Malcolm McDowell in A Clockwork Orange

© Warner Bros.

I take issue with this however because Alex’s most authentic self is a violent murder and rapist. The society Alex is in is just as bad. The police as brutal, torture is practically legal, the government is a totalitarian regime that can get away with anything. Alex is no better or worse than them, he’s just as bad in a different way. Kubrick doesn’t want to judge Alex, he’s saying if everyone else is bad, then you can be bad too as long as you’re your most authentic self while doing it.

This perhaps shouldn’t be surprising coming from Kubrick, this is the man after all famous for torturing his actors in the name of authenticity. Kubrick made actors do take after take of brutal rape and murder scenes until they were ‘good enough’. In the psychological torture scene Kubrick made Malcolm McDowell have his eyelids pried painfully open because it was the most authentic version of the image he wanted to create. Not the safest, the most authentic.

Marvin Gaye once said that “Great artists suffer for the people”. There is truth in that certainly. I do not however think great artists make other people suffer for their art, which is what Kubrick always did. In that way A Clockwork Orange ends up Kubrick attempting justifying his own filmmaking style. He doesn’t say anything critical of Alex because if he were to then he would also have to reflect on himself, and Kubrick was not willing to do that.

“Labels are a human creation”, claims the quote I cited earlier. On this A Clockwork Orange and I agree. If that’s the case, then labels can be challenged. We label A Clockwork Orange a classic. I want to challenge that. If your art cannot be made without explicitly making others suffer, then don’t make it.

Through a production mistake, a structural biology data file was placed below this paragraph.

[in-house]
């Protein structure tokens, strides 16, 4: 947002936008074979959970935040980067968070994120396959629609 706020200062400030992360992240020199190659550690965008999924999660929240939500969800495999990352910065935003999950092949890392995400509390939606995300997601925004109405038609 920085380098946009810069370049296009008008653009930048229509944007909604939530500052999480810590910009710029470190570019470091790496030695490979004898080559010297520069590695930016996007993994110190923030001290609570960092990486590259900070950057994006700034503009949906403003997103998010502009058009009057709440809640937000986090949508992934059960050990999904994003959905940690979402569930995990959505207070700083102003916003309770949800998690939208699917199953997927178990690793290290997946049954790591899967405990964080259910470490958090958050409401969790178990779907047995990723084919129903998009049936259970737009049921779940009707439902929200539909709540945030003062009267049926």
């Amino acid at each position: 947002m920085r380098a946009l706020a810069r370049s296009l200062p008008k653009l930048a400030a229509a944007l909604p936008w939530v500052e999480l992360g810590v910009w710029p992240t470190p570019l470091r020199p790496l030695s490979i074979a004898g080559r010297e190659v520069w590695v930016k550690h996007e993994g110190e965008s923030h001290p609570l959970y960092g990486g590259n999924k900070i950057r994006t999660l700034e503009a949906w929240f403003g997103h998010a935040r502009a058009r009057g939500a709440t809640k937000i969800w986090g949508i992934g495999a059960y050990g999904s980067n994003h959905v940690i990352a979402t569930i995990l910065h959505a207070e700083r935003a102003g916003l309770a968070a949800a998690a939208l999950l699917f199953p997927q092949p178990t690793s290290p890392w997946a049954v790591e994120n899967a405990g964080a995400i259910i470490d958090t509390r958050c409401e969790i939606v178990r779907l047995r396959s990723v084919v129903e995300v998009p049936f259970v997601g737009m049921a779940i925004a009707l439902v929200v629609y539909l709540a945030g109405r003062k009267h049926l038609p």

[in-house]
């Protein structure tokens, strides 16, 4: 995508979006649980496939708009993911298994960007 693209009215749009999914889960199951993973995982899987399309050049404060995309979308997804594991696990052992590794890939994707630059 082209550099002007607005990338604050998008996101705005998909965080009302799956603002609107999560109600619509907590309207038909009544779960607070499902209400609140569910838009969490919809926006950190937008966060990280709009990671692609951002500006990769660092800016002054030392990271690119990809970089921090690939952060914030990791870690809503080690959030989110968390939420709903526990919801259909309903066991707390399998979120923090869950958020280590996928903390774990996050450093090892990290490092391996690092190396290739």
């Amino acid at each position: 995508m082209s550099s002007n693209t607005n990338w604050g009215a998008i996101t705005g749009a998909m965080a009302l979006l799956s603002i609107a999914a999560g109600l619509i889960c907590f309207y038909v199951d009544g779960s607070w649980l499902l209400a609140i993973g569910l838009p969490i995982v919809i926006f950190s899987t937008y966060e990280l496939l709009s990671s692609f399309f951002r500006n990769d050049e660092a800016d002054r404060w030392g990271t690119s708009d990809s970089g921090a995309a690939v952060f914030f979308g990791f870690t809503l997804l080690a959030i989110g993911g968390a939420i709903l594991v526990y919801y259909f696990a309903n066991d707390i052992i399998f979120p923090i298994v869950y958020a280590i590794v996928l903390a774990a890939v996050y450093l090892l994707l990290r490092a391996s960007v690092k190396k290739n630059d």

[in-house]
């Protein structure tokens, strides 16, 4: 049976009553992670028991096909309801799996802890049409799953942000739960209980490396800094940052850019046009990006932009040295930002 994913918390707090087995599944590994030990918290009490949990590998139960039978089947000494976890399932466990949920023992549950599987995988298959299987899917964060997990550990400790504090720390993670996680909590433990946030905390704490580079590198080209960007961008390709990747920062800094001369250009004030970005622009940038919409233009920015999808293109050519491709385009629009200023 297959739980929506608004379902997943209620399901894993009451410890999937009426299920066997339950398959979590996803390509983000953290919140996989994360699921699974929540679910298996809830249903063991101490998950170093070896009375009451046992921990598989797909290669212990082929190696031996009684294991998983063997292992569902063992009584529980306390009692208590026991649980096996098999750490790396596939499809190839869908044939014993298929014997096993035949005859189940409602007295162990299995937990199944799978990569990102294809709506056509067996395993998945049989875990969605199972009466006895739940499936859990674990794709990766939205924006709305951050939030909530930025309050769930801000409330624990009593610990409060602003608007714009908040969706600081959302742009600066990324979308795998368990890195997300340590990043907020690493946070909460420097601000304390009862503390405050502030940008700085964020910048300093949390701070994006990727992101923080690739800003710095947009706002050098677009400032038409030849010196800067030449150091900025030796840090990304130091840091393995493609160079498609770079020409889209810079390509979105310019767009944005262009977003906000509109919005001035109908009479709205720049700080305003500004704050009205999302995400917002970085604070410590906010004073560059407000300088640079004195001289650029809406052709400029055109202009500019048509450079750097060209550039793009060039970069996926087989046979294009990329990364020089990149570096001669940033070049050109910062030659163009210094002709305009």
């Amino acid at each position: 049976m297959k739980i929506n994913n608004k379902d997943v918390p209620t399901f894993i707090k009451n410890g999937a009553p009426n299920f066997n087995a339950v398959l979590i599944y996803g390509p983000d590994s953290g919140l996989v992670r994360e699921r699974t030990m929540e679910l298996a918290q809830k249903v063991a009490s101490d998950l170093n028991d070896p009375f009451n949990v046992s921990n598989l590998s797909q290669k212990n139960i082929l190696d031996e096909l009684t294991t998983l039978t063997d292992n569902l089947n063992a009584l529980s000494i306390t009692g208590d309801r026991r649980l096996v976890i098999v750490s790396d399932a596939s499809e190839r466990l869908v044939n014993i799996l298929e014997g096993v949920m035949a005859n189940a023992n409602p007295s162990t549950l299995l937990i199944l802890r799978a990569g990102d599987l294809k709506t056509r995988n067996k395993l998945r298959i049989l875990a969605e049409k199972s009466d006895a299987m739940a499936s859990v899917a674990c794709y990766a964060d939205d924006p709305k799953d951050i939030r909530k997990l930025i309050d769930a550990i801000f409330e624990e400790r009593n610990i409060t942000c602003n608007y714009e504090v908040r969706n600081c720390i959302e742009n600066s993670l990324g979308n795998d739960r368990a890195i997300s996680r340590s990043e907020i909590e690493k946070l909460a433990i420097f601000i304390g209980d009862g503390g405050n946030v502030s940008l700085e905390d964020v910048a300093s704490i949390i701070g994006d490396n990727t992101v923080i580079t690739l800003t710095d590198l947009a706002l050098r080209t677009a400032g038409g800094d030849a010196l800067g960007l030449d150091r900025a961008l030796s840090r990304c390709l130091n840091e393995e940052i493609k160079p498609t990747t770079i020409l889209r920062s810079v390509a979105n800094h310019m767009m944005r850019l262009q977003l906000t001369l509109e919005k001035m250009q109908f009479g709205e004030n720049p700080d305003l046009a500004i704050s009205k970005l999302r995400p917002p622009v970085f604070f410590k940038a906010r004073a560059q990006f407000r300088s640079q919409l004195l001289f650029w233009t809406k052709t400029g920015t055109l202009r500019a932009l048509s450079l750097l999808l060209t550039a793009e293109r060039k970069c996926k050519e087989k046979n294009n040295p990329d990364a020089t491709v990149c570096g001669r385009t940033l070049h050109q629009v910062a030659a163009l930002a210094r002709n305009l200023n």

A Clockwork Orange should not be considered a classic. It’s just pretentious torture porn that fails to justify its own existence.

What do you make of Josh’s thoughts on A Clockwork Orange? Leave your thoughts in the comments box below. We’d love to hear from you.

2 thoughts on “Unpopular Opinion: A Clockwork Orange really isn’t all that great

  1. Interesting points. I’ve always taken away from A Clockwork Orange is that Alex is supposed to be hated by the audience as he’s a deplorable and heinous person, but the point is to present the moral quandary as to whether the government is justified in sedating or conditioning him through unethical means. I think “pretentious torture porn” might be a gross oversimplification to prove a point, it does rely heavily on shock value and sensationalism but there are certainly theme exploration and filmmaking techniques that make it an interesting watch. I would probably shy away from calling it a “classic” (Usually infers some sense of the best of the best) but I think it’s a prominent film that deserves to be discussed and challenged in this manner rather than forgotten.

    • Hi there! Thanks so much for your comment. I think that’s why we all love film so much, it can be so subjective that one man’s trash is another man’s treasure! I myself really like the film, but I’ll be sure to pass on your comments to Josh! Thanks again, Adam.